Bus Stop Blues

October 19, 2014

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In the wee hours of the morning on Saturday I was walking home from the bar and I walked by a middle-aged woman crying at the bus stop. I sat down and asked her what was wrong. She was hesitant to tell me about it at first and had a sort of a “it’s not worth it” attitude (which is to be expected, really), but the more I persisted the more she opened up.

She had quit her job recently (the nature of which was not specified, but it was clear she didn’t like it very much) and didn’t really have anything else lined up. I sat and talked with her for 10 or 15 minutes while she was waiting for her bus, she thought I was trying to pick her up but I assured her that I just wanted to help.

When her bus came we hugged and said goodbye, she said “thank you forever, I’m really happy that you waited with me.” She was scared and alone, and my presence didn’t offer her any sort of financial security, the likes of which it sounds like she’s in need, but the element of human interaction that I offered hopefully made a positive impact on her life in one way or another.

If you see somebody crying, stop and talk to them. Chances are they need you.

Tram Life: Seiska

October 13, 2014

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My version of Helsinki’s tram schematic.

Today we’ll be covering the 7. The 7 is the orange circular route on the map above. The 7, like the 6, is duplicative for much of its alignment, and where it’s not it’s a milk-run of epic proportions. I don’t know who thought the 7 would be a good use of service hours, but pretty much everything about this line is negative. However, as much as I’d like to axe the entire thing, it does provide much-needed crosstown connectivity through Pasila.

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A 7 running across the bridge in front of Pasila Station.

Technically the 7 is two routes: the 7A and the 7B, but these letter distinctions serve only to identify clockwise or counterclockwise running, and I would bet that only a very small percentage of the population can remember which letter corresponds to which direction. In its current manifestation, the 7 starts (or ends, depending on your perspective) at the Pasila train station. Pasila is on the main-line a few kilometers north of the central station and its a very popular destination for riders coming in on long-distance or commuter trains. From Pasila, the 7 continues clockwise toward Sörnäinen where it starts following the 6 towards the city center. It turns east through Kruununhaka along the 1’s alignment until Senaatintori where it turns west to follow Aleksanterinkatu back through the city center. It then follows the 4 and the 10 along Mannerheimintie before splitting off on its own towards Pasila again. The 7’s alignment through Länsi Pasila is an abomination of direct transit service. Inexplicably the line heads north for about 1km only to abruptly turn and head south again for about 500m a block east, not stopping a single time. This baffling alignment serves a couple of stops that would otherwise not be served, but none of them seem to be particularly high ridership. The jig results in a couple of lost minutes and a handful of riders who otherwise would have had to walk a few more blocks.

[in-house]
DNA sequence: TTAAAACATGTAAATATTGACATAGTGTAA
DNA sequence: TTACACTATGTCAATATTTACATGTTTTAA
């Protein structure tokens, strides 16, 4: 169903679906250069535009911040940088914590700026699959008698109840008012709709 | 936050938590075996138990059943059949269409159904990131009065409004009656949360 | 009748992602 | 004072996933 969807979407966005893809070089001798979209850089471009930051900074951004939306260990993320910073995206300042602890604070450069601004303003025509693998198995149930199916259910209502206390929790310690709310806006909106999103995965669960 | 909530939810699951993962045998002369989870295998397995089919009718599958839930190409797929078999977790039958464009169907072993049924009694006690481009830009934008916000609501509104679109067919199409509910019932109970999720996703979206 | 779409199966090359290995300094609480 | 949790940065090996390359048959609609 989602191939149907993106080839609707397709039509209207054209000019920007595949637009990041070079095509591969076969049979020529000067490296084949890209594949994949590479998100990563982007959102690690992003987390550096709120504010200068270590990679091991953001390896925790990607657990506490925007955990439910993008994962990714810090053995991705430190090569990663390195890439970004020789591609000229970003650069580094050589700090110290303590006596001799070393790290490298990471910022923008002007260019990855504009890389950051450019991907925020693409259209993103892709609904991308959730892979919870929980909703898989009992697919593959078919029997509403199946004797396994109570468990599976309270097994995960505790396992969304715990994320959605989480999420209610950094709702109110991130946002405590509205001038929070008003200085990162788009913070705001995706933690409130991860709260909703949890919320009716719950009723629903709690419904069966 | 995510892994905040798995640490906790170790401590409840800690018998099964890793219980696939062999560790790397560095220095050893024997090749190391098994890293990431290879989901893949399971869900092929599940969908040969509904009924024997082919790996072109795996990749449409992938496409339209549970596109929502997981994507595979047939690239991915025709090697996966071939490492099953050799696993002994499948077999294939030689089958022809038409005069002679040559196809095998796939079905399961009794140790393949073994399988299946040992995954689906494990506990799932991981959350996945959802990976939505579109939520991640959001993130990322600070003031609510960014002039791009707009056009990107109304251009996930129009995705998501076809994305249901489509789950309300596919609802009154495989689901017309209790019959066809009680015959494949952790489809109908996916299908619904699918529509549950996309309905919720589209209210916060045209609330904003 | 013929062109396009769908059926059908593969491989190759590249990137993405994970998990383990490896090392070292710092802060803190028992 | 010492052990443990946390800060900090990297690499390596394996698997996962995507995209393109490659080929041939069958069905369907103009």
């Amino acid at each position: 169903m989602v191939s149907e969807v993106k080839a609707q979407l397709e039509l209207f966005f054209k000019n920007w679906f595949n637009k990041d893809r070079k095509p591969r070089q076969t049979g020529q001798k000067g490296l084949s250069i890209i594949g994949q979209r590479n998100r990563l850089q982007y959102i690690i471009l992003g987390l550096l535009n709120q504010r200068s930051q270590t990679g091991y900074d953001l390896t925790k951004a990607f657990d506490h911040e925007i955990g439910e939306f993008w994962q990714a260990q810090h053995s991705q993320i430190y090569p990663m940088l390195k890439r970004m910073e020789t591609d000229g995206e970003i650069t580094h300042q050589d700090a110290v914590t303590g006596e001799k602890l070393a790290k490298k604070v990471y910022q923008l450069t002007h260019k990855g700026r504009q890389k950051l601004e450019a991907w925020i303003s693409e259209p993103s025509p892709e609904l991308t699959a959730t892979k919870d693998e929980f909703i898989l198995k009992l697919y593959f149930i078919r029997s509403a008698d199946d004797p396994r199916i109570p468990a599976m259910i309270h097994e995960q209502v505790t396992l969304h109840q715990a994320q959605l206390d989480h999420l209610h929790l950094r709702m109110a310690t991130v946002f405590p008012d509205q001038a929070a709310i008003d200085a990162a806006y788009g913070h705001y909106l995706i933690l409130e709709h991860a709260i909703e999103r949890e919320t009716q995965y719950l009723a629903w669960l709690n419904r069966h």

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A 7 heading south on the weird jig west of Pasila. Note the conspicuous lack of walkshed off to the right.

Nobody takes the 7 very seriously. It can’t claim to be anybody’s tram on the basis that just about everywhere in the city is better served by some other line, so instead it lumbers along its route picking up the abandoned, destitute riders who narrowly missed their preferred ride and drops them off somewhere farther from their destination than they’d like. If you actually want to take the 7 and miss your direction on a cold day when you have about an hour to burn you could settle for getting on in the opposite direction and count on eventually getting to your destination, but that’s not a particularly high-value use case either.

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A 7 heading through the sleepy ‘hood of Kruununhaka.

Unfortunately there’s not much that can be done to fix this mess and yield anything of much value without an incredible investment in new infrastructure. The clearest winner of redesigning the 7 is simply regaining service hours that can be used elsewhere. By removing the southern half of the loop altogether and anchoring the western end at Meilahden Sairaala and the eastern end at Sörnäinen Metro station we still service the otherwise-empty east-west corridor north the city center while providing decent crosstown connectivity to the huge ridership generator that is Pasila station. This will definitely cause people to lose a one-seat-ride to the city center, but if they’re getting on anywhere where the 7 is the only service they’d be much better off either transferring to the commuter rail at Pasila or the Metro at Sörnäinen for a quick ride into the center. Again this would require some work to overcome the transfer- and metrophobia here in Helsinki, but by removing one-seat-rides from here we can cost-neutrally increase frequency elsewhere which is a good thing for everybody.


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